Mechanism for the direct oxidation of benzene to phenol by FeO+

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Reaction pathways and energetics for the conversion of benzene to phenol by FeO+ in the gas phase are discussed using density functional theory calculations at the B3LYP/6-311+G** level of theory. Three reaction pathways are available for this reaction. The first one is a nonradical mechanism to form a hydroxo intermediate, HO-Fe+-C6H 5, via H atom abstraction with a four-centered transition state, which occurs at a coordinatively unsaturated metal center. The second one is a radical mechanism to form a phenyl radical and an FeOH fragment as an intermediate via H-atom abstraction with a linear C-H-O transition state. The third one is an oxygen-insertion mechanism to form an arenium intermediate via electrophilic aromatic addition. The energies of the transition states with respect to H-atom abstraction (relative to the dissociation limit) increase in the order of the first, third, and second mechanisms. A detailed analysis of the potential energy surfaces shows that the first mechanism is most likely to occur when the metal active site is coordinatively unsaturated. The second mechanism is energetically unlikely. The third pathway is branched into cyclohexadienone and benzene oxide, which are formed by a 1,2-hydrogen migration and a ring closure in the arenium intermediate, respectively. Cyclohexadienone can play a role as an intermediate when the metal active site is coordinatively saturated, whereas the formation of benzene oxide is unlikely to occur under ambient conditions because of its extremely high energy.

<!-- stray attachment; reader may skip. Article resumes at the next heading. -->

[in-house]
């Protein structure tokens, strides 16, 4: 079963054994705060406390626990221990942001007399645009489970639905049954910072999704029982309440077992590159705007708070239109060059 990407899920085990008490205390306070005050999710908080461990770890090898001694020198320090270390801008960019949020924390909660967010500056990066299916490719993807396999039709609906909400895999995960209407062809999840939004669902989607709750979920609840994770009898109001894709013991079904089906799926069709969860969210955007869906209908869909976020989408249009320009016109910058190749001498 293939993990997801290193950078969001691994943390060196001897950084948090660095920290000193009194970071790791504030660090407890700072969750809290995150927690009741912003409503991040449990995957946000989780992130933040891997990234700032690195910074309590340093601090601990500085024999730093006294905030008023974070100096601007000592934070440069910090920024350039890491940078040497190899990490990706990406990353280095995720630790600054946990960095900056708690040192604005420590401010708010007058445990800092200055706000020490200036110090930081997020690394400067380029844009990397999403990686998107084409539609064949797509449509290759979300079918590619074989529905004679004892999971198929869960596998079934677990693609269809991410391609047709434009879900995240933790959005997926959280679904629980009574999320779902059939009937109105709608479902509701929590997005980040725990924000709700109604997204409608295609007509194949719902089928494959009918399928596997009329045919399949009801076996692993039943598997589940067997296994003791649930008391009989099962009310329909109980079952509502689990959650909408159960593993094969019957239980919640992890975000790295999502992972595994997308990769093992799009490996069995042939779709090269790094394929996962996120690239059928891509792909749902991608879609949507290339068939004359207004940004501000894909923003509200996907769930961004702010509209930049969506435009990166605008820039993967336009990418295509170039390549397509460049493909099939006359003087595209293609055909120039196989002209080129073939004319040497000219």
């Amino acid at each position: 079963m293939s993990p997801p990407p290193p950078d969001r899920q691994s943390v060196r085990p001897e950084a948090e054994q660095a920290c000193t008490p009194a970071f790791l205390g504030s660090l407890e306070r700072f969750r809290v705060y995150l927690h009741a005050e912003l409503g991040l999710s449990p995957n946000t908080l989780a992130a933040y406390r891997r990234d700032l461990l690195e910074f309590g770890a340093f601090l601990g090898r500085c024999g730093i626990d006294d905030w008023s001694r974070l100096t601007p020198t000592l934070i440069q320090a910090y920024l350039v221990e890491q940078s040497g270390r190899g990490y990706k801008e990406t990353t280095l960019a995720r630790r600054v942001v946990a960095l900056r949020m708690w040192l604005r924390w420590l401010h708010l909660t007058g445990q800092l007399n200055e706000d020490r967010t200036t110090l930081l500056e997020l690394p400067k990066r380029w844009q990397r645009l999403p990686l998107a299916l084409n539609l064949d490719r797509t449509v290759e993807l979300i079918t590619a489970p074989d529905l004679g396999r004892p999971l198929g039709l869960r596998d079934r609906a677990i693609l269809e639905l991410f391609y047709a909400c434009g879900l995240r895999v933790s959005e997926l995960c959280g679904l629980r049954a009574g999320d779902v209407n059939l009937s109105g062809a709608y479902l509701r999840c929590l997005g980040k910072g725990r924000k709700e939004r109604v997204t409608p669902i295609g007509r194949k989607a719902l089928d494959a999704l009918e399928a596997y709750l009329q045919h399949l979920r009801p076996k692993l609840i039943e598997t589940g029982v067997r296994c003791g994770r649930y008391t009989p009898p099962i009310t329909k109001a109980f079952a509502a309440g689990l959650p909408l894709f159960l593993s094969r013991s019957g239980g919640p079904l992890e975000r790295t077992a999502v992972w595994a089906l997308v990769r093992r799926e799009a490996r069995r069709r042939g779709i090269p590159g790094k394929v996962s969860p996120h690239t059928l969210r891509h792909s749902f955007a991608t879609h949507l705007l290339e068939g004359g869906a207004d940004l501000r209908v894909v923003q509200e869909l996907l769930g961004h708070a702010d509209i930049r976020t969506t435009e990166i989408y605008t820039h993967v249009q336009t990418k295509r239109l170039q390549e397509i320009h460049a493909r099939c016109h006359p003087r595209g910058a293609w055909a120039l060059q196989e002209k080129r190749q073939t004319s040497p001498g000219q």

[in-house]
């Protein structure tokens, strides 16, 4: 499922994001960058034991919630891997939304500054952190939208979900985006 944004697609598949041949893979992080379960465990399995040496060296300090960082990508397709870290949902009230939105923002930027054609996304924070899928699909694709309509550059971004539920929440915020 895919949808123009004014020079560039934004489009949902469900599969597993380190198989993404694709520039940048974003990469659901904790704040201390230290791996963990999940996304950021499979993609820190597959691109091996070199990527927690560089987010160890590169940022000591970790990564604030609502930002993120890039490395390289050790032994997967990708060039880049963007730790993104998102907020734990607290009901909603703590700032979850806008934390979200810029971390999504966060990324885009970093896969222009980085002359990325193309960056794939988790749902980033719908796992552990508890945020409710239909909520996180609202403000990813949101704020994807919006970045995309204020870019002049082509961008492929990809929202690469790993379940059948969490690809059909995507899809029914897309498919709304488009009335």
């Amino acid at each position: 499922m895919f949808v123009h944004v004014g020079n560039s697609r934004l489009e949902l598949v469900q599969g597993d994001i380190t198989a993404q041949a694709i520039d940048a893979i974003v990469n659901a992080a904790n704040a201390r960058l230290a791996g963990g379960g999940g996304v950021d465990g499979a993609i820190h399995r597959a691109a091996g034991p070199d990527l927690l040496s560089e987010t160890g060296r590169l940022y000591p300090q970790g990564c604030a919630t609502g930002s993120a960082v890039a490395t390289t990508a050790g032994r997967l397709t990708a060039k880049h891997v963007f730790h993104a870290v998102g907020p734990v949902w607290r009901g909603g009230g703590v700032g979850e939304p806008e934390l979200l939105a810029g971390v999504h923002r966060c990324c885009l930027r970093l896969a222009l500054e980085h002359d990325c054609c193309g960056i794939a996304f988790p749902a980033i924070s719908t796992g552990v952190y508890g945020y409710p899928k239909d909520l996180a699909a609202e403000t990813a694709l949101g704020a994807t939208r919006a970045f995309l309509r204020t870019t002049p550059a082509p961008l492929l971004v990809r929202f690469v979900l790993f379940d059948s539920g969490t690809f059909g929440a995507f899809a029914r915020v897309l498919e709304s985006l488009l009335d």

Original languageEnglish
Pages (from-to)3532-3538
Number of pages7
Issue number14
Publication statusPublished - Jul 4 2005

All Science Journal Classification (ASJC) codes

  • Physical and Theoretical Chemistry
  • Organic Chemistry
  • Inorganic Chemistry


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